I don't believe competition works particularly well just for the sake of imposing that ideology. Many councillors and politicians are married to the idea no matter what consequences it has on others or communities. On the other hand, socialism has been just as disastrous.

Apparently the government Planning Policy Statement 6 (PPS6) actually requires councils to identify brown field edge of centre sites that are suitable for stores!

Which really points to central government (New Labour) actually being keen on supermarkets and big stores for economic and tax income reasons. eg. their main interest is to fund their own state projects and keeping the supermarket corporations happy.

Hence, even if local councils wanted to oppose them, the resources available to supermarkets means that councils could not 'compete' and fight back.

Re cars.

I actually once owned a car about 10 years ago. These days I get big stuff (usually DIY materials) delivered by truck. I have even used taxis to get some bags of cement home (with approval of the driver first!).

Another way of dealing with unusual loads is to use a cycle cargo trailer, some can carry about 40kg.

I hope the x42 is a success, I think it should get more publicity. One issue with it is that because it doesn't stop very often, it is more dependent on getting a good load of passengers when it does stop, especially in Portsmouth or Waterlooville.

Anonymous said...

The site they are planning to pit a new Sainsbury's is ridiculous! The carpark and road system struggle at time with the weight of traffic and pedestrians, a supermarket would indeed choke the area. As theville said we have plenty of supermarkets already there would be little point.

Question: where can you get these cycle trailors they look good, are they expensive?


TheVille said...

Hi Danners,

Portsmouth Cycle Exchange in Southsea were selling cycle cargo trailers.

The trailers attach (hitch) to the bicycle frame and have a flexible joint for going around corners.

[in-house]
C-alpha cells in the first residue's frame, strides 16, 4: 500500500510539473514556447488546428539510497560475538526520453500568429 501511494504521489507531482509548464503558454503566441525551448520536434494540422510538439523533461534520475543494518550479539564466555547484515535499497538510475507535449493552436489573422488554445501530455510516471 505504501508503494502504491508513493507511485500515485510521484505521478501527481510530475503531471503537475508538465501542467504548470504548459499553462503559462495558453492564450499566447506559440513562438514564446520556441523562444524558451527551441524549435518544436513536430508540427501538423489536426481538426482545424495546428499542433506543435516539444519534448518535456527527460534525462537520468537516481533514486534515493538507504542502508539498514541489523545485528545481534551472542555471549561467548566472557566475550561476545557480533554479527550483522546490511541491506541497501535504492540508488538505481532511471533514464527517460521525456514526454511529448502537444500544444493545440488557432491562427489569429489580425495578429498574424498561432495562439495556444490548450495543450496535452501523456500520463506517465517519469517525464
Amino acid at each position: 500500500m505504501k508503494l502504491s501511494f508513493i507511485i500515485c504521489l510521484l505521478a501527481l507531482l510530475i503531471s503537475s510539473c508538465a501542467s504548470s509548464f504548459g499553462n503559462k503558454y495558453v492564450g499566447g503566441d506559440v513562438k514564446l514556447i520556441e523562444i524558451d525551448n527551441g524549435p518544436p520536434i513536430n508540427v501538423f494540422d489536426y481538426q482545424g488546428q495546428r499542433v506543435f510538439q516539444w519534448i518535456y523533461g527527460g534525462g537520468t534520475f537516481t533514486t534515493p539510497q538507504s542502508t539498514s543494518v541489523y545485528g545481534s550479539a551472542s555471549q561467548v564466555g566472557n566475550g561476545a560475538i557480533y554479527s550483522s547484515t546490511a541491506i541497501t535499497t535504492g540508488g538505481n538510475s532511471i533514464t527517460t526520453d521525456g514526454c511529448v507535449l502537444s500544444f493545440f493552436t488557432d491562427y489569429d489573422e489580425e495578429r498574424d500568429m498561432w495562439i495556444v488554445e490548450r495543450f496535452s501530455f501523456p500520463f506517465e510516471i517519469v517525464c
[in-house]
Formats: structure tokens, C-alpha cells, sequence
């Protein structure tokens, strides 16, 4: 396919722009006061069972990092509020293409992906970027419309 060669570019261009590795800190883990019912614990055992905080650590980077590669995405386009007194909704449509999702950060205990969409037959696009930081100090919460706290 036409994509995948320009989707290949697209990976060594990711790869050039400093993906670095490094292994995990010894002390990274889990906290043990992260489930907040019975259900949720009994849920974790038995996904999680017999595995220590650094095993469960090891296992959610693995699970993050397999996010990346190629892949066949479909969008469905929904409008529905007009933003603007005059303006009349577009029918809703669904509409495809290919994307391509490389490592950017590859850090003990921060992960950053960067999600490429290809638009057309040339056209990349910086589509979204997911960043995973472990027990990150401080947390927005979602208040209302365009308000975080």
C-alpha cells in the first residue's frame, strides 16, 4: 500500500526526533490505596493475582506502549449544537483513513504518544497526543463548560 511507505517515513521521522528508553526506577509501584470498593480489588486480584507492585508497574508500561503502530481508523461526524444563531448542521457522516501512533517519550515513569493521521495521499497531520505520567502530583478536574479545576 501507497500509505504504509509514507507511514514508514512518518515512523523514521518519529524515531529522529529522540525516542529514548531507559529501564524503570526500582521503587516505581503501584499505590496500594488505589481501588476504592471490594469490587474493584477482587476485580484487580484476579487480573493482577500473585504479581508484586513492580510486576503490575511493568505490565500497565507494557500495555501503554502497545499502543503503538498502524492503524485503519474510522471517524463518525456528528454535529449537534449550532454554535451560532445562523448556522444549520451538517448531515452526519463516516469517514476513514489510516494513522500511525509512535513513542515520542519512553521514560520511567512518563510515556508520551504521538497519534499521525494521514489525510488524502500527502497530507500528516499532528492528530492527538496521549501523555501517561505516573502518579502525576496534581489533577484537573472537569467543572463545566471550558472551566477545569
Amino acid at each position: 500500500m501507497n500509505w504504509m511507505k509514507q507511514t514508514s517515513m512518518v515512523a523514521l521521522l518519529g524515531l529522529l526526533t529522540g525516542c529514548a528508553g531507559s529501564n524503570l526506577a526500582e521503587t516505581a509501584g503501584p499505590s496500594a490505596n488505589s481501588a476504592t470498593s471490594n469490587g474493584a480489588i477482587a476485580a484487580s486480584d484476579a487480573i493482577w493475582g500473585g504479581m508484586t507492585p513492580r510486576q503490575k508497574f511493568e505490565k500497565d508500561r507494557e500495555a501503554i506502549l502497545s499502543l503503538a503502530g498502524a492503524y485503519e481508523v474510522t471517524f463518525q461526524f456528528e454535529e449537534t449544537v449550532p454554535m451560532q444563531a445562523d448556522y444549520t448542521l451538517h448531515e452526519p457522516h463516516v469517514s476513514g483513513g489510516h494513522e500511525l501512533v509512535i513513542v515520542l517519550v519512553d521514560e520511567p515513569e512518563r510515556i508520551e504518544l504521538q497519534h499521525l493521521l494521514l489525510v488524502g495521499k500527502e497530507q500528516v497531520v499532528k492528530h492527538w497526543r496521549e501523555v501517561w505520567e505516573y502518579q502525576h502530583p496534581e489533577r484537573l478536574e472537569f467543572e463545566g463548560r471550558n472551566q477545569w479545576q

Actually I'm sure Argos sell them as well.

Found a link. But Argos is in the Waterlooville Retail Park (grrrr):

Also if you search the internet for 'cycle cargo trailers' you'll find others.

Anonymous said...

Thanks Ville, I have been looking into getting one for a while, just a fair amount of money on something that I wasn't sure would work (question is why are they not more popular!)

liked the robert llewelyn btw very interesting guy that windfarm guy

Does anyone here buy their energy through his company or a similar one?


TheVille said...

I don't think many people actually know that cargo trailers exist for cycles. Which is why you don't see them. However I have seen more now than a few years ago. The good thing is some of them fold up for storage.

I think Ecotricity is one of the best green tariffs.

Another one is Good Energy. There is a bit of rivalry between them. But Ecotricity does actually install new turbines, where as Good Energy buys electricity from existing sources. Thus many people think Ecotricity is better.

They both retire a proportion of there ROCs (renewable obligation certificates), this means they are trying to force other companies to supply more renewables than the government requires them to do. The big companies that offer green tariffs often don't retire ROCs.
So basically Ecotricity and Good Energy encourage more renewables installation.

The other thing is that you know the money you pay is going towards renewables rather than some big cash pot that might end up building a coal fired power station.

TheVille said...

Here are the links to Ecotricity and Good Energy:

There are others. eg...